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inside us that is stopping us eating, if that makes sense. yes, it does. anna, how would you describe it? it's like you know what the right thing to do is, and you know that in order to get better and have the life that you deserve, that is the thing that is going to make you get to that point, but on top of that, there is the fear of what will happen, all of these irrational worries and fears about what will happen if you actually do that and what will this mean about your identity? you will be out of control and all of these other thoughts come into your head. i mean, the biggest part of my recovery was learning to ignore that, learning to trust my gut feeling in a way, the irony of that, but learning to listen to that voice, rather than the buzzing bee or the jail bars that were the other side of that. after going to that group therapy session, i met 23—year—old roisin,
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who was diagnosed with anorexia when she was 16. she and her mum and dad, kevin and gabrielle, told us of how they struggled to get the help they needed to support their daughter. with them, andrew radford from the eating disorder charity, beat. i'm doing all right at the moment, i think it's a constant struggle and there is still a lot of work to be done, but i would say comparatively to where i've been, i'm in a better place. but a point i'd always like to get across is thatjust because you're better than where you were doesn't mean you're better completely, and it's still a struggle for me. could you describe for our audience what it's like having an eating disorder? i mean, i could go on about that forever, it is a broad question, but i think the thing that i would say really is that it is all—encompassing, so people may think that when you hear about an eating disorder, you think about somebody getting stressed out when sat at the dinner table or if someone offers you a piece of cake,
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but for me and for basically everyone else i know with an eating disorder, it's all the time, it doesn't leave your head, you don't get respite, so one example i was thinking of is that i've just started a newjob down in oxford, working for the student union, and i'm going to lots of meetings and it's great and i love myjob, but i'm going into the meeting and there will be a plate of sandwiches on the table, and everyone else willjust think it's a plate of sandwiches. for me, my head will start going, do i have to eat one of these? is this going to be expected of me? how many calories are in this? how does it fit into my meal plan? if i eat that now, what do i eat later? and it's still a constant juggling act. and yeah, that is a big part of it, you don't get respite, an eating disorder doesn't take a day off, it doesn't think, you are doing something else now, so we will go away, it sits there on your shoulder and it continues to nag you and it is more recovery in my eyes, it is about being able to listen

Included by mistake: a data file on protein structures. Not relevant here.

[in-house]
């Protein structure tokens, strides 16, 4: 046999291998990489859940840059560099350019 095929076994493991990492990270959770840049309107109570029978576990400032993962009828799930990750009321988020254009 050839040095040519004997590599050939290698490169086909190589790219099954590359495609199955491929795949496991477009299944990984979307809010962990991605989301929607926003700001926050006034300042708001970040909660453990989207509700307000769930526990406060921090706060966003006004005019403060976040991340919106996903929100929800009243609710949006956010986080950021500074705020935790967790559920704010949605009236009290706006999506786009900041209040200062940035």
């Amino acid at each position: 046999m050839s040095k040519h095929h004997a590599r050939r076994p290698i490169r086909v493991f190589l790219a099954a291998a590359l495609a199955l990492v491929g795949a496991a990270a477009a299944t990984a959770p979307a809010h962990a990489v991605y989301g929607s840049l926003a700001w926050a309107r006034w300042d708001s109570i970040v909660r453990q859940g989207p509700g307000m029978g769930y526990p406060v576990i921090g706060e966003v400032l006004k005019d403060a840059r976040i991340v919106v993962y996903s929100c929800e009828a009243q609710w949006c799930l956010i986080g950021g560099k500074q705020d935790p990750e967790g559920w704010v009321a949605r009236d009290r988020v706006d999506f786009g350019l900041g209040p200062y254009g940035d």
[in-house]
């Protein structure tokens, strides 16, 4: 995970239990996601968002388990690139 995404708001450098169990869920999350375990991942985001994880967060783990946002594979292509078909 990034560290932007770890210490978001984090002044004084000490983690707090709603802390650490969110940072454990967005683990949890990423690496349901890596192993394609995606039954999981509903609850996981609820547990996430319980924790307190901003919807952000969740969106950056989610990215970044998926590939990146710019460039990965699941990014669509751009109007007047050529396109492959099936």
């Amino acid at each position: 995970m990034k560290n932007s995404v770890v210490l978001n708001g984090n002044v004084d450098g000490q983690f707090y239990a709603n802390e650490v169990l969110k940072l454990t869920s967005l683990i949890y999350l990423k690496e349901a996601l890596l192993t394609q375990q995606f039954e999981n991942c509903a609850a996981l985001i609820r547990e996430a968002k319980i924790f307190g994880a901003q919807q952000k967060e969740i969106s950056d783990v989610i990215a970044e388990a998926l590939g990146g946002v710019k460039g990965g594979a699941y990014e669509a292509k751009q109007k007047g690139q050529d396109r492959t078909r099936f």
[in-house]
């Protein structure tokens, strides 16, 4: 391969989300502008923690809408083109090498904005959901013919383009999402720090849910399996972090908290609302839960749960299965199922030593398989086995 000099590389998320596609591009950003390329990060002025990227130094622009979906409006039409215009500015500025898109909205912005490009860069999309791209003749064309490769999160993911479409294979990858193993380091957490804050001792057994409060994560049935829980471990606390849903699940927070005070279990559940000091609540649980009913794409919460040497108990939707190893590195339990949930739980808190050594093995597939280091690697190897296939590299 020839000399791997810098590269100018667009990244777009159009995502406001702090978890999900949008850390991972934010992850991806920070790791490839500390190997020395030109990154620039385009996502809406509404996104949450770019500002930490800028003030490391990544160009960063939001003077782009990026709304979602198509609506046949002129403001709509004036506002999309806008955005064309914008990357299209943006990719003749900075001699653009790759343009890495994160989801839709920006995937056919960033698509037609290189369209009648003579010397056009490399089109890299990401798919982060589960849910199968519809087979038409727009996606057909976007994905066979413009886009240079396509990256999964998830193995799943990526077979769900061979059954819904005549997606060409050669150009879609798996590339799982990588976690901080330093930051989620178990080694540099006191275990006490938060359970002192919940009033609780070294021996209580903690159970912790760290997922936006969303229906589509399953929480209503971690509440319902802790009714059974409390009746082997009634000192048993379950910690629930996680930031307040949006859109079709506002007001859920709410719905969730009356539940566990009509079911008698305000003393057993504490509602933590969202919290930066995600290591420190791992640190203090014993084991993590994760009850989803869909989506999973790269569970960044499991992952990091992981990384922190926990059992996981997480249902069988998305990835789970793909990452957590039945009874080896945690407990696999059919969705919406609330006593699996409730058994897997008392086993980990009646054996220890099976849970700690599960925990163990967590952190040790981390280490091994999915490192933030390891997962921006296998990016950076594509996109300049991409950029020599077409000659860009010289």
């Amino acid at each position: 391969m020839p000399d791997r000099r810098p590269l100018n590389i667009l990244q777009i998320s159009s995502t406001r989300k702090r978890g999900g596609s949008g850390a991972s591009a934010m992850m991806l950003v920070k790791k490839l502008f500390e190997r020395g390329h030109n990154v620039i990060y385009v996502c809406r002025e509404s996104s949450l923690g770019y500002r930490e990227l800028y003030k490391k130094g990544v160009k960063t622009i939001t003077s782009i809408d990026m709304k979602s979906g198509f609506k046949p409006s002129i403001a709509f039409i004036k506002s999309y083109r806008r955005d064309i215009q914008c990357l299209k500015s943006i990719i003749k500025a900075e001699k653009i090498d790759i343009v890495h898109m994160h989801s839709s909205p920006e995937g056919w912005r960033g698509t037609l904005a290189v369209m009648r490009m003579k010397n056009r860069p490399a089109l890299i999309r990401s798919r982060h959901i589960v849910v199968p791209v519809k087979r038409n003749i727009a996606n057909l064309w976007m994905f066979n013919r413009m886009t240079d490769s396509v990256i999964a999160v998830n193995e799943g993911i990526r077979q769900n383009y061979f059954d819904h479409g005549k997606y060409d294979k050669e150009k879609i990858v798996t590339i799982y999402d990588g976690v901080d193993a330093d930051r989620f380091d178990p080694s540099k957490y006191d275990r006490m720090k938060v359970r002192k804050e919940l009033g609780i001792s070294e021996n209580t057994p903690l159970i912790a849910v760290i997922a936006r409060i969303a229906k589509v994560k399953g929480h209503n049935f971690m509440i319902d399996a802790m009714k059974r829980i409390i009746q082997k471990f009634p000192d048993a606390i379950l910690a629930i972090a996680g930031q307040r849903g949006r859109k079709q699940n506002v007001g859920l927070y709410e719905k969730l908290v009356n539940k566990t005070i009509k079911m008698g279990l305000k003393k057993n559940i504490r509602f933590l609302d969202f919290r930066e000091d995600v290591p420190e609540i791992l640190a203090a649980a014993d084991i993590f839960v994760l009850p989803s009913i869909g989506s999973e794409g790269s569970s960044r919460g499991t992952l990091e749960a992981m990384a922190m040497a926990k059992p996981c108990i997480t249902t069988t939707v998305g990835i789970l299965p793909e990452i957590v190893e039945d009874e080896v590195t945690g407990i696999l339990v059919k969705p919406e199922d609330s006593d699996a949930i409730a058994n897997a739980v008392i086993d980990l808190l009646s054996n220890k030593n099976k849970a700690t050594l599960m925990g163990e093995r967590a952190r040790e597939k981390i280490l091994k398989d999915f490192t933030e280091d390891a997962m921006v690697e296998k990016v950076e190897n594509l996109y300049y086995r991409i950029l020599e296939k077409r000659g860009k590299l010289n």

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to that voice and go, shut up, i'm doing the opposite. sure. kevin, what was it like for you when you thought something wasn't right with roisin? what did you think was going on? it was very difficult, i had no idea what was going on because whilst that was happening with roisin, and i found out through various different routes, but a phone call from her school was what really brought it into the immediacy, there's life going on as well, and it wasn't something that i understood or i had any experience of, even though i've spent my working life working with young people, and to be fair, it was something i thought, i don't understand this, this doesn't happen to us, what on earth are they talking about? this can't be true, and it is something i need to fix and put right as quickly as i can, because i'm roisin's dad, and i'm there to fix things, and that was my initial confusion, was, right, this is a problem, how do i deal with it? and the issue with anorexia